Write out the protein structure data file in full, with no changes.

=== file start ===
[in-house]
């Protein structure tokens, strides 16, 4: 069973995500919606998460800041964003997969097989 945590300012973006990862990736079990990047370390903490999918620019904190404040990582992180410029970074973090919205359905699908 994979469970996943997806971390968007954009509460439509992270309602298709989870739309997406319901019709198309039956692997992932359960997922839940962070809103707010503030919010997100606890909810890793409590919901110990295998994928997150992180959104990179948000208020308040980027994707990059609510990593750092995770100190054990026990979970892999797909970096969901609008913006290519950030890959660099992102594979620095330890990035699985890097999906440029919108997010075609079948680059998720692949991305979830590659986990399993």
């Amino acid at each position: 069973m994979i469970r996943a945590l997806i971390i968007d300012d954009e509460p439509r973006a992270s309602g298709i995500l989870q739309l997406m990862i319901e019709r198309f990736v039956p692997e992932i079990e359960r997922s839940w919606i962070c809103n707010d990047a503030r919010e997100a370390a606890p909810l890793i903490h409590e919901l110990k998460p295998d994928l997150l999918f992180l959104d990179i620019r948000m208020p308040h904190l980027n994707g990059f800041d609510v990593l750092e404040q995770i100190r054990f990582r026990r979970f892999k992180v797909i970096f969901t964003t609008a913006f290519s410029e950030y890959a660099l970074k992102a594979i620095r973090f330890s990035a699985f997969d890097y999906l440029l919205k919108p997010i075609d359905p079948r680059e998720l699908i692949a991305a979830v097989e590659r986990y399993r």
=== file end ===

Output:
[in-house]
């Protein structure tokens, strides 16, 4: 069973995500919606998460800041964003997969097989 945590300012973006990862990736079990990047370390903490999918620019904190404040990582992180410029970074973090919205359905699908 994979469970996943997806971390968007954009509460439509992270309602298709989870739309997406319901019709198309039956692997992932359960997922839940962070809103707010503030919010997100606890909810890793409590919901110990295998994928997150992180959104990179948000208020308040980027994707990059609510990593750092995770100190054990026990979970892999797909970096969901609008913006290519950030890959660099992102594979620095330890990035699985890097999906440029919108997010075609079948680059998720692949991305979830590659986990399993």
């Amino acid at each position: 069973m994979i469970r996943a945590l997806i971390i968007d300012d954009e509460p439509r973006a992270s309602g298709i995500l989870q739309l997406m990862i319901e019709r198309f990736v039956p692997e992932i079990e359960r997922s839940w919606i962070c809103n707010d990047a503030r919010e997100a370390a606890p909810l890793i903490h409590e919901l110990k998460p295998d994928l997150l999918f992180l959104d990179i620019r948000m208020p308040h904190l980027n994707g990059f800041d609510v990593l750092e404040q995770i100190r054990f990582r026990r979970f892999k992180v797909i970096f969901t964003t609008a913006f290519s410029e950030y890959a660099l970074k992102a594979i620095r973090f330890s990035a699985f997969d890097y999906l440029l919205k919108p997010i075609d359905p079948r680059e998720l699908i692949a991305a979830v097989e590659r986990y399993r």